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Silly putty and carpet fibers have a special way of bonding, in that they get stuck together. It’s super sticky and when you try to pull it out, lots of it remains stuck on the pile while only the upper portion stretches out.
When silly putty sticks to a carpet, you have a certain timeframe in which to get it out. Otherwise, it may dry, which would be another absolute nightmare!
This gets you wondering: how could I possibly get silly putty out of my carpet?
Well, it could be easy if you follow the few simple steps listed below. Let’s take a look at them:
What You’ll Need:
The first thing that you need to do when getting it out is to gather all your supplies. For this guide, it’s going to be the following:
- Ice cubes – lots of them!
- Laundry detergent (zero bleach) or a nail polish remover
- If you can’t find the above two items, then go with rubbing alcohol
- Some cotton balls and a clean cloth
- A dull knife or a spoon
Step-by-step Method for Removing Silly Putty from Carpet or Rugs
Step 1: Apply ice cubes (placed into a clear plastic bag) onto the silly putty
You first need to place ice cubes into a clear plastic bag, so that when the ice melts, it doesn’t react with the mess on the carpet.
Then splay the bagged ice-cubes onto the silly putty to freeze it into a solid mass, which can be scraped off.
You also need to keep changing the ice regularly so that it doesn’t get watery or flowey. Just make sure that it remains solid throughout, so that the silly putty can adequately freeze.
It will take somewhere around 2-3 hours to get the solid consistency that you want.
(Pro tip: make sure that the ice in the plastic bag covers the entire silly putty stain. If all of it doesn’t chill uniformly, you’ll just have a mess on your hands later.)
Step 2: Gently scrape off the frozen silly putty with a dull knife or spoon
The next step involves carefully scraping the frozen putty off your carpet or rug.
For this, you’ll need the dull knife or spoon. Just use either of these things to break the silly putty’s hold on the carpet fibers. It’s delicate work that requires a lot of patience.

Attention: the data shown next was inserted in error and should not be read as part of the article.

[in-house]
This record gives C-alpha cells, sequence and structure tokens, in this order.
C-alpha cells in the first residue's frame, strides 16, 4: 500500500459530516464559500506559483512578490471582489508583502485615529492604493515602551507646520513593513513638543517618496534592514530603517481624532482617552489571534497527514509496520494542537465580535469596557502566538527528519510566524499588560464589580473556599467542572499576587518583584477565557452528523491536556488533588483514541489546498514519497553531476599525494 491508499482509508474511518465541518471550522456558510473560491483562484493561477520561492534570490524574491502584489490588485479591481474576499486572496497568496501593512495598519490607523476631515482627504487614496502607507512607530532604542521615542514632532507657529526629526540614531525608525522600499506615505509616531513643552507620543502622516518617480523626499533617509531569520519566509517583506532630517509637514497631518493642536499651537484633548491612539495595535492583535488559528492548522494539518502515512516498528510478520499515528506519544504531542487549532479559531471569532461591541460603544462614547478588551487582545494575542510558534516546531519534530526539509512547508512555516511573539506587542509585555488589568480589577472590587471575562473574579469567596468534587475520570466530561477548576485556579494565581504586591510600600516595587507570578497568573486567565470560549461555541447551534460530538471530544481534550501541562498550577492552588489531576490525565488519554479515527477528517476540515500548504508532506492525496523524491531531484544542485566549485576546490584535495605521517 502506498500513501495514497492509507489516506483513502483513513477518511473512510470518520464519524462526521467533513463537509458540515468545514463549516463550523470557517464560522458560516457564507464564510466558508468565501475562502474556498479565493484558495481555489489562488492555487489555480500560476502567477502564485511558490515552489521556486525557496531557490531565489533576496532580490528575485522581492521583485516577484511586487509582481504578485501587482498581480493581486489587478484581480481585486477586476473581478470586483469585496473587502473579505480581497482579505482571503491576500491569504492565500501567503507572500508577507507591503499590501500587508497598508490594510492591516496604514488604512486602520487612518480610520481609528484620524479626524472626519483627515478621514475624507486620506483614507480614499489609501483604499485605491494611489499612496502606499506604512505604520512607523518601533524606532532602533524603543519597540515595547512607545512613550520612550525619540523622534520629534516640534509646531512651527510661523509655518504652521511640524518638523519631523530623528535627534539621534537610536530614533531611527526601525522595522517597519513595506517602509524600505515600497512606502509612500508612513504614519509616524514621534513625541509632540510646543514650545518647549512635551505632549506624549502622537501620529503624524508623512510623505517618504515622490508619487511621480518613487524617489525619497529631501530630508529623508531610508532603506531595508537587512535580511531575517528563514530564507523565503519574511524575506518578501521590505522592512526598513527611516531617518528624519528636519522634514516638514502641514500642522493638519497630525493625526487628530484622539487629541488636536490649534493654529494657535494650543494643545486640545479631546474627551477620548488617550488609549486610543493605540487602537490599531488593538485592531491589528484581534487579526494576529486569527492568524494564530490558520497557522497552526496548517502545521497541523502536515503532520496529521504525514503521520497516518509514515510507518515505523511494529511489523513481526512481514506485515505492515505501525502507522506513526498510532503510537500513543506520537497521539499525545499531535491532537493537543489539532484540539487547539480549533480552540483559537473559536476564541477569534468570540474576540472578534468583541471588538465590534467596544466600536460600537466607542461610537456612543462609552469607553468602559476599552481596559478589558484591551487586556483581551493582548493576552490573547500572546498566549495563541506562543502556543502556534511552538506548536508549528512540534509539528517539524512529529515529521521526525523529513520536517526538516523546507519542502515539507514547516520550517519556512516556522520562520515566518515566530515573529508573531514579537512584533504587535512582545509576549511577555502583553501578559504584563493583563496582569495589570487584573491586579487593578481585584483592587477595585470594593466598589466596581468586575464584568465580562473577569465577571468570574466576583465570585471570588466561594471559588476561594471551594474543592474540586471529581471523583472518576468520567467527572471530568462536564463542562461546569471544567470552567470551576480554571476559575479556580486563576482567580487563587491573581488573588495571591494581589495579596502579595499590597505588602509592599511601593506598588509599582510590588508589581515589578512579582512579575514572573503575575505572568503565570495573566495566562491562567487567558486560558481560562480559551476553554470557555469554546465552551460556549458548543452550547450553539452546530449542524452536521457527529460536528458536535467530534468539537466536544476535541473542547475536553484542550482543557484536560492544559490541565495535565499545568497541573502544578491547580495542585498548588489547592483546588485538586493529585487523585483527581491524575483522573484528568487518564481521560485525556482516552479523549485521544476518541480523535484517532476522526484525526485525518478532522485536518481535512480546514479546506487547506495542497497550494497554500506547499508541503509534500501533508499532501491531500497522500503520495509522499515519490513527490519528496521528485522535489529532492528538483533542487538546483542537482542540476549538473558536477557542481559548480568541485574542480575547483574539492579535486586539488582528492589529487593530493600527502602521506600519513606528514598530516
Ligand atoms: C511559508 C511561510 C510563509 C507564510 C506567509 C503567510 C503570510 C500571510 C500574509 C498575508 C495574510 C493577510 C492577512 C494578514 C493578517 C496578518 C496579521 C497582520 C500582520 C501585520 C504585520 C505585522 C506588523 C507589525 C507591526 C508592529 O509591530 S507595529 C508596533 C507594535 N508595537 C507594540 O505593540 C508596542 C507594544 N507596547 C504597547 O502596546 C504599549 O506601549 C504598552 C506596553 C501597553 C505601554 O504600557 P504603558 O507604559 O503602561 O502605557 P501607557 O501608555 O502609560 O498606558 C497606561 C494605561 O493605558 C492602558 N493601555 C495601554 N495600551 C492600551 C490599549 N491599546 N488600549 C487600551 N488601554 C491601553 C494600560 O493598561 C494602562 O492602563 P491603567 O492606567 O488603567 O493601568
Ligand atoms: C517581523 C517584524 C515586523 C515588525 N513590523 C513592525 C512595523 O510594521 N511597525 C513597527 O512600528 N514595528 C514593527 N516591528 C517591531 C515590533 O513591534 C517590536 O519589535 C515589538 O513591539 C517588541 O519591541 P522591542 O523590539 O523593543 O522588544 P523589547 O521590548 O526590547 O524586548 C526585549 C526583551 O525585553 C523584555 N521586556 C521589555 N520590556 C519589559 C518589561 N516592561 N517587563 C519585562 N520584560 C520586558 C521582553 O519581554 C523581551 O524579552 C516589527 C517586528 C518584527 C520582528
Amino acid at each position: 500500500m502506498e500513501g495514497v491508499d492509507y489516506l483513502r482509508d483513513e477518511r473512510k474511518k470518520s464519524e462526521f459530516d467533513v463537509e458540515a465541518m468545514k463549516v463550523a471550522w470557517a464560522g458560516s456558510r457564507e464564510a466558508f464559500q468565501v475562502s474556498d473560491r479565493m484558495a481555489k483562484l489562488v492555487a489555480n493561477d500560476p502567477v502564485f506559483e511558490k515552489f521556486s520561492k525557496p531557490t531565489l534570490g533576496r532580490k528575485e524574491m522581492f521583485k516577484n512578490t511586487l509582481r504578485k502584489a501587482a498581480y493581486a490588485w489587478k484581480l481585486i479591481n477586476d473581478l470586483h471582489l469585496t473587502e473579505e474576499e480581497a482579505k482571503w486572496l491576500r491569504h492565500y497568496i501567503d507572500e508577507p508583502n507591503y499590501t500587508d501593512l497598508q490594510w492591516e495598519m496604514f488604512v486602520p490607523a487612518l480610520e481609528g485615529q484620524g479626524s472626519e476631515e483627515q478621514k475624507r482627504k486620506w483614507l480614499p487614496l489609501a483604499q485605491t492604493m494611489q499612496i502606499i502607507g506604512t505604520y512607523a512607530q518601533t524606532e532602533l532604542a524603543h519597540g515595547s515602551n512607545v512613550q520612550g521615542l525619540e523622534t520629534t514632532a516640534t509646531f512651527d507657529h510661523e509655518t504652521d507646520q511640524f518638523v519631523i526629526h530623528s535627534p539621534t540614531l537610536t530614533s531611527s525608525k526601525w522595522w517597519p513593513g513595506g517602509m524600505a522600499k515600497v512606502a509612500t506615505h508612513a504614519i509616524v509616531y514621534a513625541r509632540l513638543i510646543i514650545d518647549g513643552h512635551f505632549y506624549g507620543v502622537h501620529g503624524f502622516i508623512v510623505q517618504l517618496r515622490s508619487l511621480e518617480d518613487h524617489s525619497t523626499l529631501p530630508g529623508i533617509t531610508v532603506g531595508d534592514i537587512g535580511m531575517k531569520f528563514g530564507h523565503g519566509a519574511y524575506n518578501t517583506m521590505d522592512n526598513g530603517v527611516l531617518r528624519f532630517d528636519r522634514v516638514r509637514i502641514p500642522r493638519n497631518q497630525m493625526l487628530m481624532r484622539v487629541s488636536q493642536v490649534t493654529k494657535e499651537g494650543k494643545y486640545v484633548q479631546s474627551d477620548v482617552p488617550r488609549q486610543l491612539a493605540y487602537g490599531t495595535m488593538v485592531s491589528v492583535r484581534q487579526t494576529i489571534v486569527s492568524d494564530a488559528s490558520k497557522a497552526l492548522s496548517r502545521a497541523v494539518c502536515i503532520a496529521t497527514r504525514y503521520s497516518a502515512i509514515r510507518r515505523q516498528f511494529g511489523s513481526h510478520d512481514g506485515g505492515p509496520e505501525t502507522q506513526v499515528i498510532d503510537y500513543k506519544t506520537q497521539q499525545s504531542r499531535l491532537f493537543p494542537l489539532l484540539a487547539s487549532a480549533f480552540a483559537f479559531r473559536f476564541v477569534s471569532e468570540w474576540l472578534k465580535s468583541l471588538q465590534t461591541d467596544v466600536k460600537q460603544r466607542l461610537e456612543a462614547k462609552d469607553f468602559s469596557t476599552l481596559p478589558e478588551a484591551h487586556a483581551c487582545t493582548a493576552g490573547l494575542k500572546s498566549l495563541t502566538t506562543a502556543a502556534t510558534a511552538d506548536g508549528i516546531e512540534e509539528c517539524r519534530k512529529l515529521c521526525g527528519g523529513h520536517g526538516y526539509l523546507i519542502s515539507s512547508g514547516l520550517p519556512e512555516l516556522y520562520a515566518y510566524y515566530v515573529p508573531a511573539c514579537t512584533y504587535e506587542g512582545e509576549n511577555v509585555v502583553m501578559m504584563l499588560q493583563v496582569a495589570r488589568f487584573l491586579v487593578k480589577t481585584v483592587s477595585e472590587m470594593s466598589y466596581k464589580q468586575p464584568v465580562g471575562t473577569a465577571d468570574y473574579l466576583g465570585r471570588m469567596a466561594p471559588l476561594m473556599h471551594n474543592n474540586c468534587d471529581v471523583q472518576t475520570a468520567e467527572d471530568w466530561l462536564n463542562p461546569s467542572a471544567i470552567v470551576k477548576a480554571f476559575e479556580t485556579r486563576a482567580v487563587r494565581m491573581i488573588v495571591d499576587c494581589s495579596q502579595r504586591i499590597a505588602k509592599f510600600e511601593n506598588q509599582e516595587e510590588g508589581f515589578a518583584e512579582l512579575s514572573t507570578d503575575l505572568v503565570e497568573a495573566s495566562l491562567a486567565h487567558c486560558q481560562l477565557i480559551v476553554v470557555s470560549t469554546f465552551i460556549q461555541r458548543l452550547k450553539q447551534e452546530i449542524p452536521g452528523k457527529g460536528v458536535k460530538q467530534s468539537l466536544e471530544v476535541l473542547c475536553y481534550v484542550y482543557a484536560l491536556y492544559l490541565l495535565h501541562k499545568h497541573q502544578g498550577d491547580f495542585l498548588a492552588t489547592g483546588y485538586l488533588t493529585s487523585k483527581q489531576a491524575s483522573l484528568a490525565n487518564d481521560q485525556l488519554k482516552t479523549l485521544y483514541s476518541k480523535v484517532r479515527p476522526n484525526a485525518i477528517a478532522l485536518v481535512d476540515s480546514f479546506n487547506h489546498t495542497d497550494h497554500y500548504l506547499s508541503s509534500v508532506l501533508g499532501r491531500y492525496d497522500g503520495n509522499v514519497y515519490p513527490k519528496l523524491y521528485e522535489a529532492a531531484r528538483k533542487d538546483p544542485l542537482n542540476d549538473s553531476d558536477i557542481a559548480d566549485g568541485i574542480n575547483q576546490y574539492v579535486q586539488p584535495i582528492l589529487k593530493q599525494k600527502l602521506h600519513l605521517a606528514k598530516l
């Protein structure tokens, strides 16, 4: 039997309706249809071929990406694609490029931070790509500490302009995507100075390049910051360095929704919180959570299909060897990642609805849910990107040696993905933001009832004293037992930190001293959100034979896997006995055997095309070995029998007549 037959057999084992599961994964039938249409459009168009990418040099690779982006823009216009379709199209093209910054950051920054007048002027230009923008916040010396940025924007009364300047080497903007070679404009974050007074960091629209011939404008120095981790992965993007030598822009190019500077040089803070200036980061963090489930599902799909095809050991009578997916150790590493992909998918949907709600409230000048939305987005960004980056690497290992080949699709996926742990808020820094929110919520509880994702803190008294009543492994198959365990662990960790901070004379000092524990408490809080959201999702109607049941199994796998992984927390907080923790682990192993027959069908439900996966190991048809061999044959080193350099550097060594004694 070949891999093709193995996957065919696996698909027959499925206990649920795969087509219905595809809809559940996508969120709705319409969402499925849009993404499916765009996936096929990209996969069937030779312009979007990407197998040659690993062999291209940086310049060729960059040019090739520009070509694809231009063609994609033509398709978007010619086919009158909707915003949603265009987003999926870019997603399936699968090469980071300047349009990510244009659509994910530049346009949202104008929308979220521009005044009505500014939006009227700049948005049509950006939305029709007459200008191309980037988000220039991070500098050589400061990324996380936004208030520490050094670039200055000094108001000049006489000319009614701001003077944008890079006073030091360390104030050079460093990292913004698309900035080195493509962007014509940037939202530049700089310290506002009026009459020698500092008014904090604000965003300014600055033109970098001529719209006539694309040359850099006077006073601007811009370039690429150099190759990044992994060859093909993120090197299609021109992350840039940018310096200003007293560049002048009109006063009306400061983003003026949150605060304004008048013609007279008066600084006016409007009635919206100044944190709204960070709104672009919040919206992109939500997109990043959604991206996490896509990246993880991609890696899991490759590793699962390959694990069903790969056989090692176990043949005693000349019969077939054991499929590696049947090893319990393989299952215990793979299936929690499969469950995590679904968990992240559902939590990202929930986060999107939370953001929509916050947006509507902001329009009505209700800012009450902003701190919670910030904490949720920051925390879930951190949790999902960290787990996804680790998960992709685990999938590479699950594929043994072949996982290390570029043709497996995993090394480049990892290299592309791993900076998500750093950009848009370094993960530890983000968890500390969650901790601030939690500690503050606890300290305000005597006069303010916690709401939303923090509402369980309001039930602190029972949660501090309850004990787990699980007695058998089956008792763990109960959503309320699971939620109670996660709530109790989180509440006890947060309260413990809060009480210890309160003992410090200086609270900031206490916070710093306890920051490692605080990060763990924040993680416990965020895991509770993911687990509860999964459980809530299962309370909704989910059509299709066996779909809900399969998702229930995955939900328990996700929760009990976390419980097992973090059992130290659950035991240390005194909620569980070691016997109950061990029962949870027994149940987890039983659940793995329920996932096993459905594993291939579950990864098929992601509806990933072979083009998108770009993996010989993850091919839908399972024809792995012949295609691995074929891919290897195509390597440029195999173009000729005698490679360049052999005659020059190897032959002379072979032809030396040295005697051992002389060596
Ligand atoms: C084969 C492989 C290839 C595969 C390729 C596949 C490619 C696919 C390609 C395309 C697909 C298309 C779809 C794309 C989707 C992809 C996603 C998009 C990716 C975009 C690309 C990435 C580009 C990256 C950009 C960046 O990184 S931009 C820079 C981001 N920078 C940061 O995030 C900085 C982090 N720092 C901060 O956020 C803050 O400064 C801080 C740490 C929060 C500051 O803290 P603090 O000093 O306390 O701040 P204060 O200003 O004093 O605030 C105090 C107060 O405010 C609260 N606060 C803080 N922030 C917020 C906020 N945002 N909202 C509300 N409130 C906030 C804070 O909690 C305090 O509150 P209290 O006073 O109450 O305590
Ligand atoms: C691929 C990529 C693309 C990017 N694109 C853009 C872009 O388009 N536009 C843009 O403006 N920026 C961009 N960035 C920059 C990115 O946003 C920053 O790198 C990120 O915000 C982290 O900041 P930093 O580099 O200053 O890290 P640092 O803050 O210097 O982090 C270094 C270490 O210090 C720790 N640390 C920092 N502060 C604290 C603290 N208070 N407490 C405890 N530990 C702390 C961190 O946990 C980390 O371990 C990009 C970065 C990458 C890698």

When the putty breaks, you’ll end up with little pieces that can be easily removed from the carpet.
Important: Remember not to use any sharp objects to do this, or you’ll end up destroying the pile of your rug.
Step 3: Clean the stain with gentle detergent, cotton balls and absorb the excess with a clean cloth
Now, you need to clean up the leftover stain to make your area rug/carpet seem as pristine as possible. You’ll need laundry detergent and cotton balls for that.
Here’s a pro tip: make sure that your detergent has zero bleach. Even then, patch-test a bit of the water-detergent mixture on a corner of your carpet to make sure that it doesn’t make the colors bleed.
After that, soak as many cotton balls as you need to cover the silly putty stain in this mixture and put them over it for approximately twenty minutes.
You need to make sure that the detergent has soaked in properly before you remove the cotton balls.
Then, use the clean cloth and dab at this stain to blot up any excess solution.
This will help loosen up the putty particles even more, so that you can pick them off by hand or a vacuum cleaner, if you see fit.
(Pro tip: If you don’t have laundry detergent, you can just use nail polish remover as an alternative. You’ll need to patch test it, of course, to make sure that it won’t ruin your carpet. Otherwise, the rest of the process is quite the same.)
Step 4: Dab it dry with a clean cloth
The final step is all about dabbing the whole patch dry. It’s a simple, if not time-consuming process.
It’ll require you to sit and keep blotting the wet area with a dry cloth until all the moisture is gone.
Let the patch air dry, and if the stain is still showing, then you need to repeat the detergent/nail polish remover step (step 3) until it fades away as much as possible.
If the stain still persists after all this, then you can call in the professional carpet cleaners to help you out. They’ll definitely drag you out of this pickle and help you get your rug or carpet back in shape.